Argentum Capital Ltd. was incorporated in Jersey on June 16, 2011 and its shares were listed on the CISE on March 22, 2012 in a listing sponsored by Carey Olsen Corporate Finance Limited, of Jersey. ACL’s service providers include Sanne Trust Company Limited, of Jersey, as administrator; BDO Limited, of Jersey, as auditor; Barclays Private Clients International Limited, of Jersey, as banker; Carey Olsen, of Jersey, and Charles Russell, of London (replacing Bristows), as legal advisers, and Argentum Investment Management Limited, of Cayman, as investment manager. ACL’s board comprises David Keene, as non-executive chairman; John Wetherall, non-executive director; Peter Rioda, director, and Andrew Pollard, director, the latter two both being senior officers of the Sanne Group, a corporate services provider. Keene, who goes by “Rt. Hon. Sir David Keene” on the web-site of the London law chambers that he belongs to – Thirty Nine Essex Street, is a retired London High Court judge and is currently Deputy President of the Civil and Commercial Court of the Qatar Financial Centre. He did not respond to an email from OffshoreAlert on October 27, 2013 asking him what due diligence, if any, he did on ACL and its principals prior to becoming chairman, for which he is paid £40,000 annually, and if he believed that a scheme offering ‘guaranteed double-digit annual returns’ was credible. Instead, he appears to have carried on as normal, remaining as chairman of ACL.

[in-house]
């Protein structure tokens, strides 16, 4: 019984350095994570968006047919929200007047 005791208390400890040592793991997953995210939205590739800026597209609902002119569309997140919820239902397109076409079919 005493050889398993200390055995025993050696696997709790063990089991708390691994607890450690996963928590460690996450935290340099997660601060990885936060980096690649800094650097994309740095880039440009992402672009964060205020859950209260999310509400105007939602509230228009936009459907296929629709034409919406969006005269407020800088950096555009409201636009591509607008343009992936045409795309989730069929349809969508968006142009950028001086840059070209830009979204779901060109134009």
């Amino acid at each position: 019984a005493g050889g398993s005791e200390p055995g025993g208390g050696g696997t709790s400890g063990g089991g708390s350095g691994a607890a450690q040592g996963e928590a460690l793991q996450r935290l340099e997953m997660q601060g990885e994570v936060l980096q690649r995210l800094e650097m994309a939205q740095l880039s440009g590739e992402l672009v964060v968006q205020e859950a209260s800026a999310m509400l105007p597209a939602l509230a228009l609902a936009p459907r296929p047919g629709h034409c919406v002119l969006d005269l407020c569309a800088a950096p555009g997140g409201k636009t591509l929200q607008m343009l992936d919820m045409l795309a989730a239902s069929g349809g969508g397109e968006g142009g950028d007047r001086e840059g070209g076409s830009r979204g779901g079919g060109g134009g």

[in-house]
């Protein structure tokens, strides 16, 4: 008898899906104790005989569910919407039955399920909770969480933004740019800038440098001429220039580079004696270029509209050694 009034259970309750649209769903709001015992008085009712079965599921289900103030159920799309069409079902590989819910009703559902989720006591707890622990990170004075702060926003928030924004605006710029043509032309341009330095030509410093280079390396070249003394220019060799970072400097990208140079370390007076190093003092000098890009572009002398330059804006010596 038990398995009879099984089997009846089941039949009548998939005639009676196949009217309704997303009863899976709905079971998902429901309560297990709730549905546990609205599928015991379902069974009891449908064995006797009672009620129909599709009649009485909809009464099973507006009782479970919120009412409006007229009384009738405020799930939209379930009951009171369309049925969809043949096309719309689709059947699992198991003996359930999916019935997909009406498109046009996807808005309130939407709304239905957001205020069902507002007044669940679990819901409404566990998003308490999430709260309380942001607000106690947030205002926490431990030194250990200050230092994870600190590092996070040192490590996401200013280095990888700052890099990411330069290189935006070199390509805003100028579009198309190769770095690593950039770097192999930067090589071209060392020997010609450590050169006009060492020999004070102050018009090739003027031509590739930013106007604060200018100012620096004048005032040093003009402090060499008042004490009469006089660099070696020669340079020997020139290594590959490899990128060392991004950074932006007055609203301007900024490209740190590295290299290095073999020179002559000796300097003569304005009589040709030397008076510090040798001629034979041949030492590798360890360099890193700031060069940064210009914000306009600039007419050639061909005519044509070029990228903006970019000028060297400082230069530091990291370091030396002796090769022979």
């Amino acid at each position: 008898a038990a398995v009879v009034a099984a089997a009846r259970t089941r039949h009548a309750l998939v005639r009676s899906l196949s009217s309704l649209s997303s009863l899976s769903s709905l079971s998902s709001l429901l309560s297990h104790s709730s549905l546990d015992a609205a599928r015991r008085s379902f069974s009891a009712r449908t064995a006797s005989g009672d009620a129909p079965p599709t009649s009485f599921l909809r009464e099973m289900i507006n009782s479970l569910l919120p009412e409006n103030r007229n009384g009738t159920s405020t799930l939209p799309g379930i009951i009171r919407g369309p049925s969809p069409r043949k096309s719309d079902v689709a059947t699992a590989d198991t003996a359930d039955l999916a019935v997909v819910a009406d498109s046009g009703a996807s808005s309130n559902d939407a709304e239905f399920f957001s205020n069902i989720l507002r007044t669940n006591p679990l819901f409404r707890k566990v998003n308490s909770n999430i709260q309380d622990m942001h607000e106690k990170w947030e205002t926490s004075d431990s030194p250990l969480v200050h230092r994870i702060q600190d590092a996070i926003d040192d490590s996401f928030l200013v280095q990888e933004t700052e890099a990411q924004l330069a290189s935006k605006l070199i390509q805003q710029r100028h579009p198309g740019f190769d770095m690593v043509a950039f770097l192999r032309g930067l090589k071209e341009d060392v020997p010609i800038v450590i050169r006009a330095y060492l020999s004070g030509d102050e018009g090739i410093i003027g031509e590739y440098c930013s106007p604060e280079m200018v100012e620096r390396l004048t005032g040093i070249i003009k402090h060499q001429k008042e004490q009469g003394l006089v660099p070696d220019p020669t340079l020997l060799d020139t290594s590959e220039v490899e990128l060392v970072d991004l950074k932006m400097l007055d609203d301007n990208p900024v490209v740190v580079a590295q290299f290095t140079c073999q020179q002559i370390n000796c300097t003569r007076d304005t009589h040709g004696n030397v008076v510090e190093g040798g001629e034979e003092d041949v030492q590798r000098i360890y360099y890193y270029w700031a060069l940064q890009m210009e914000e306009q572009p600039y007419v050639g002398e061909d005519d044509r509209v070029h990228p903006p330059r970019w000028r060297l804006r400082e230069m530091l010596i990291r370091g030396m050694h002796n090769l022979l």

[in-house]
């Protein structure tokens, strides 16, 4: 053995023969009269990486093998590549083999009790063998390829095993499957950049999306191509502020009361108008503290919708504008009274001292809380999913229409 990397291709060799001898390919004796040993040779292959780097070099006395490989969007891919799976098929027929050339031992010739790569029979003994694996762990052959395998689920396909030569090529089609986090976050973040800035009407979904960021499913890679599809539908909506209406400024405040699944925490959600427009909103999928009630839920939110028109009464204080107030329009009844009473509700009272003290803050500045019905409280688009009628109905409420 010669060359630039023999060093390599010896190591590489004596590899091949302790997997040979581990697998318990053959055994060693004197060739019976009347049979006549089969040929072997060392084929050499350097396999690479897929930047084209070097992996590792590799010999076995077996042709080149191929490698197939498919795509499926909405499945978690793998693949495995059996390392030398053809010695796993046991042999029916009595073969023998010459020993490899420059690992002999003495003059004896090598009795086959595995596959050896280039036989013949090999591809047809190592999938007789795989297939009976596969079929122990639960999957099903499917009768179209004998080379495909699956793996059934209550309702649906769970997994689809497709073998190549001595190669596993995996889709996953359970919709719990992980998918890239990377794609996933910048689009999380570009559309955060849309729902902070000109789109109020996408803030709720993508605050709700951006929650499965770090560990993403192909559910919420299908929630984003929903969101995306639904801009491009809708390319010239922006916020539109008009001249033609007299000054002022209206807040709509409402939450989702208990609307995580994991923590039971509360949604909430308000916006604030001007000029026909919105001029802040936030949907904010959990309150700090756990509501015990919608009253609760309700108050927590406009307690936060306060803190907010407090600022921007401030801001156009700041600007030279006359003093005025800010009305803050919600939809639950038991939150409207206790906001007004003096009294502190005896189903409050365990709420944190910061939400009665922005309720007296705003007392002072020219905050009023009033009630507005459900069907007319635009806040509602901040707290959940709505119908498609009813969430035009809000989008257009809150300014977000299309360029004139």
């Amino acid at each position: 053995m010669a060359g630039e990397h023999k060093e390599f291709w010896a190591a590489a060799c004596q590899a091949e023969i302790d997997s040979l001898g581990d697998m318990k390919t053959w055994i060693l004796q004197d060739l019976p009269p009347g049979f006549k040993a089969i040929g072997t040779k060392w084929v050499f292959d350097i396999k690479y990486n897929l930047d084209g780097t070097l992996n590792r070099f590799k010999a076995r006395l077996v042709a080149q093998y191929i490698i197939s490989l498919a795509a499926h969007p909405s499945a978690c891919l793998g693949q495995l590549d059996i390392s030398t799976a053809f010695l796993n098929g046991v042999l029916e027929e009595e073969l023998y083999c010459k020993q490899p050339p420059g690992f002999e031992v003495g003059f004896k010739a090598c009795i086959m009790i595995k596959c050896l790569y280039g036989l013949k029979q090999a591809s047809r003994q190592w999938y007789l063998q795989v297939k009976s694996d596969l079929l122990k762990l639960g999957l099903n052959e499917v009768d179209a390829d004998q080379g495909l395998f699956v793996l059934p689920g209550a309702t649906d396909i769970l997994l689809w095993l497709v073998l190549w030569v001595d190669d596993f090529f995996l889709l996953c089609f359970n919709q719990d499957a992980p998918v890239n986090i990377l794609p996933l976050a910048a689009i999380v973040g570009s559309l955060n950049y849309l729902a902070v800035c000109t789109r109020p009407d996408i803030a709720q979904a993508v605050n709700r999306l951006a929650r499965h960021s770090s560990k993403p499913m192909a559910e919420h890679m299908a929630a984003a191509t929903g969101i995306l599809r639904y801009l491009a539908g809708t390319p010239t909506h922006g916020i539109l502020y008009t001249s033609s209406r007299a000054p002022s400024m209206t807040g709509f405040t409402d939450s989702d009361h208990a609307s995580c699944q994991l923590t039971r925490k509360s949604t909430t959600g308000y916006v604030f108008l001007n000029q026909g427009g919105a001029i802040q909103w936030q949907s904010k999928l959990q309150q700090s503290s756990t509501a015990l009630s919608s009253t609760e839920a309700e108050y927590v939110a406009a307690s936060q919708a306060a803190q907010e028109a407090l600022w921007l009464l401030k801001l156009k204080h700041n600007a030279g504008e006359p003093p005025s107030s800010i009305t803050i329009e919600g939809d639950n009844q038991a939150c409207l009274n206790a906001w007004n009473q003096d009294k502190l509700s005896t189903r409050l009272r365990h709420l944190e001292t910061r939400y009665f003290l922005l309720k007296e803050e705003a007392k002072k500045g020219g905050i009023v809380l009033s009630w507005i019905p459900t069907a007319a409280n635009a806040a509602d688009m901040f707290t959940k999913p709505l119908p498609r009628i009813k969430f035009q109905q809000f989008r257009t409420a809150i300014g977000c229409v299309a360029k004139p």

Argentum Investment Management Limited, which is responsible for sourcing and managing all lawsuits that are funded by Terrill’s scheme, was incorporated in Cayman on March 30, 2011, with Harneys Services (Cayman) Limited as its registered agent. As of at least July 31, 2012, AIM’s sole shareholder was McGaw. The firm’s current board comprises McGaw, Australia-based attorneys Sean Radburn and Craig Simpson, all as directors; Mark Newlands, and Elizabeth Pakchung, both as non-executive directors. In response to questions sent by OffshoreAlert to McGaw, Radburn, and Simpson, Simpson stated that ACL had invested in several lawsuits, including “the investor action against Royal Bank of Scotland in the UK, and the class action against the Commonwealth of Australia’s quarantine service arising from the outbreak of equine influenza in Australia in 2007”. He did not see anything suspicious in Terrill controlling both the company that supplied ACL with all of its money and another company that guaranteed 12% fixed returns on that money. He described OffshoreAlert’s suggestion that Terrill’s group could be recycling investors’ funds and paying them with their own money, i.e. operating a Ponzi scheme, as “with respect, odd”, insisting that “arrangements” were in place to prevent this from happening and “these arrangements are fully disclosed in the financial statements”.